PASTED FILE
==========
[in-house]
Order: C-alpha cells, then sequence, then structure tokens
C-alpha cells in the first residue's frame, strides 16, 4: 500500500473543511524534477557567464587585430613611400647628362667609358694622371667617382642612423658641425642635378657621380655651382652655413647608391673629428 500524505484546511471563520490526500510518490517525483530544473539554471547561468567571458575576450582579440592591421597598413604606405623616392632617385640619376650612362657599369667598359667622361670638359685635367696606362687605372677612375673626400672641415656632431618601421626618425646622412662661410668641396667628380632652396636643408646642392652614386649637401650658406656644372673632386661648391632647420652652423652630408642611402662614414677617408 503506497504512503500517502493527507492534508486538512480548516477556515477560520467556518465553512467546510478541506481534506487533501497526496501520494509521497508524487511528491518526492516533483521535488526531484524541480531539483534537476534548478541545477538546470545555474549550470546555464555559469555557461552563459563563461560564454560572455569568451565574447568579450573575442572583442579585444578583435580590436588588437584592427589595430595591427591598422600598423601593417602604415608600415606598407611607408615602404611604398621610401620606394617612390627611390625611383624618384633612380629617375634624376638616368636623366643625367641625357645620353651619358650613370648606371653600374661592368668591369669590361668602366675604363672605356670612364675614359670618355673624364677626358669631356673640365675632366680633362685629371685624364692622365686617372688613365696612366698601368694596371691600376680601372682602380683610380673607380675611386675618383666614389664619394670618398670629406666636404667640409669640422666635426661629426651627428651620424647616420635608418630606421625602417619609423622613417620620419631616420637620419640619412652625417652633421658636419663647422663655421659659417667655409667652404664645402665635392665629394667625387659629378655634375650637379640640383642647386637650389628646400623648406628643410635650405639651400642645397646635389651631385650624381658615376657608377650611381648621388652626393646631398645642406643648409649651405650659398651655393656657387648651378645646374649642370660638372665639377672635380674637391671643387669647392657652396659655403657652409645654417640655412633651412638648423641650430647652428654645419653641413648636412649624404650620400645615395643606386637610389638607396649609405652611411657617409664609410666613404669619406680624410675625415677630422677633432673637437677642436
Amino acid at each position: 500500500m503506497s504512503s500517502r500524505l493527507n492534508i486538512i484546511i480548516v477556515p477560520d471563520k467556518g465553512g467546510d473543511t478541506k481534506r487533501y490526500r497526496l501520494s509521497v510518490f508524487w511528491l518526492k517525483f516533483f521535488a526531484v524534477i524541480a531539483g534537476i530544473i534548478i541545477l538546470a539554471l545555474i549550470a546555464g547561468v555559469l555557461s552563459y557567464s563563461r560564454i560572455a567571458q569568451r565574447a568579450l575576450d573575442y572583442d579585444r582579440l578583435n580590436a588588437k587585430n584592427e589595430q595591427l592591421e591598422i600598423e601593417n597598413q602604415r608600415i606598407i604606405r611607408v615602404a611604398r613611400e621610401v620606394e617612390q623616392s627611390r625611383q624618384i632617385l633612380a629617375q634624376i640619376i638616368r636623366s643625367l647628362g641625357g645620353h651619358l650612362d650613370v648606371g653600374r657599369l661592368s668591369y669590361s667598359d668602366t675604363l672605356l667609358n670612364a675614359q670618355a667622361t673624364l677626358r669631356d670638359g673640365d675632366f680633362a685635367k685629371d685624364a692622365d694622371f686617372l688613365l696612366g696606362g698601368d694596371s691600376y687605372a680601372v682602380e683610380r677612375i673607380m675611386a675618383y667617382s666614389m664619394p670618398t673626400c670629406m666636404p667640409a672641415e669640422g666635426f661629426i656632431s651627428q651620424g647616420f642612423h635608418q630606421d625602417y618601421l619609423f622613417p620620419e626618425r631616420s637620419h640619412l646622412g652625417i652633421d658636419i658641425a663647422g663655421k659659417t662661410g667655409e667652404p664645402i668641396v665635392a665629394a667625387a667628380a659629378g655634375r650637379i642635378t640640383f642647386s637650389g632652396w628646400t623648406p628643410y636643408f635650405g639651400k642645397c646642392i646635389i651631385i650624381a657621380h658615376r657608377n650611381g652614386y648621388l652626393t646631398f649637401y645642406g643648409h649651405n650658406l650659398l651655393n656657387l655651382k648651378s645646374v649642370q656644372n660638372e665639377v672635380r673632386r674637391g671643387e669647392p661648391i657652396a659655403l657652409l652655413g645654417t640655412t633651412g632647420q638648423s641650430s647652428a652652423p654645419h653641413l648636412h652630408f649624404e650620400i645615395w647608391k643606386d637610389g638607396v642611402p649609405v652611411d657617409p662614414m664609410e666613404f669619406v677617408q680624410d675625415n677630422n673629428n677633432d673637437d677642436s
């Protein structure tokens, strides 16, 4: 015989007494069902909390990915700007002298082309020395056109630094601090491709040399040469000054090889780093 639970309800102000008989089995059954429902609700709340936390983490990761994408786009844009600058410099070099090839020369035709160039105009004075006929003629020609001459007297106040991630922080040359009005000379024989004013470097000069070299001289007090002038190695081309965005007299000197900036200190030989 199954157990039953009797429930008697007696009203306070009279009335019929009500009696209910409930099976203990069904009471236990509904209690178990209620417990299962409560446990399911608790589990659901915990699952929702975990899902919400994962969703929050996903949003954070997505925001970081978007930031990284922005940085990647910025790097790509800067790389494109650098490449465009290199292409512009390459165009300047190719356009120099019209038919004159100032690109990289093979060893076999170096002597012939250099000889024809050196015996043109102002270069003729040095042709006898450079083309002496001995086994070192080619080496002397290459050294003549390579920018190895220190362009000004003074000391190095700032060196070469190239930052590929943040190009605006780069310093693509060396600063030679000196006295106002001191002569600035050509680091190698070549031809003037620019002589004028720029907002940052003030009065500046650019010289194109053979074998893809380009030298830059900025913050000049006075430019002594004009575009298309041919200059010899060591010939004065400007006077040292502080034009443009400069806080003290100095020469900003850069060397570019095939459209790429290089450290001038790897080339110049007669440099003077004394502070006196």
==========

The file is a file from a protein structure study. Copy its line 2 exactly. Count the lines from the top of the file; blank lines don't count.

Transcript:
Order: C-alpha cells, then sequence, then structure tokens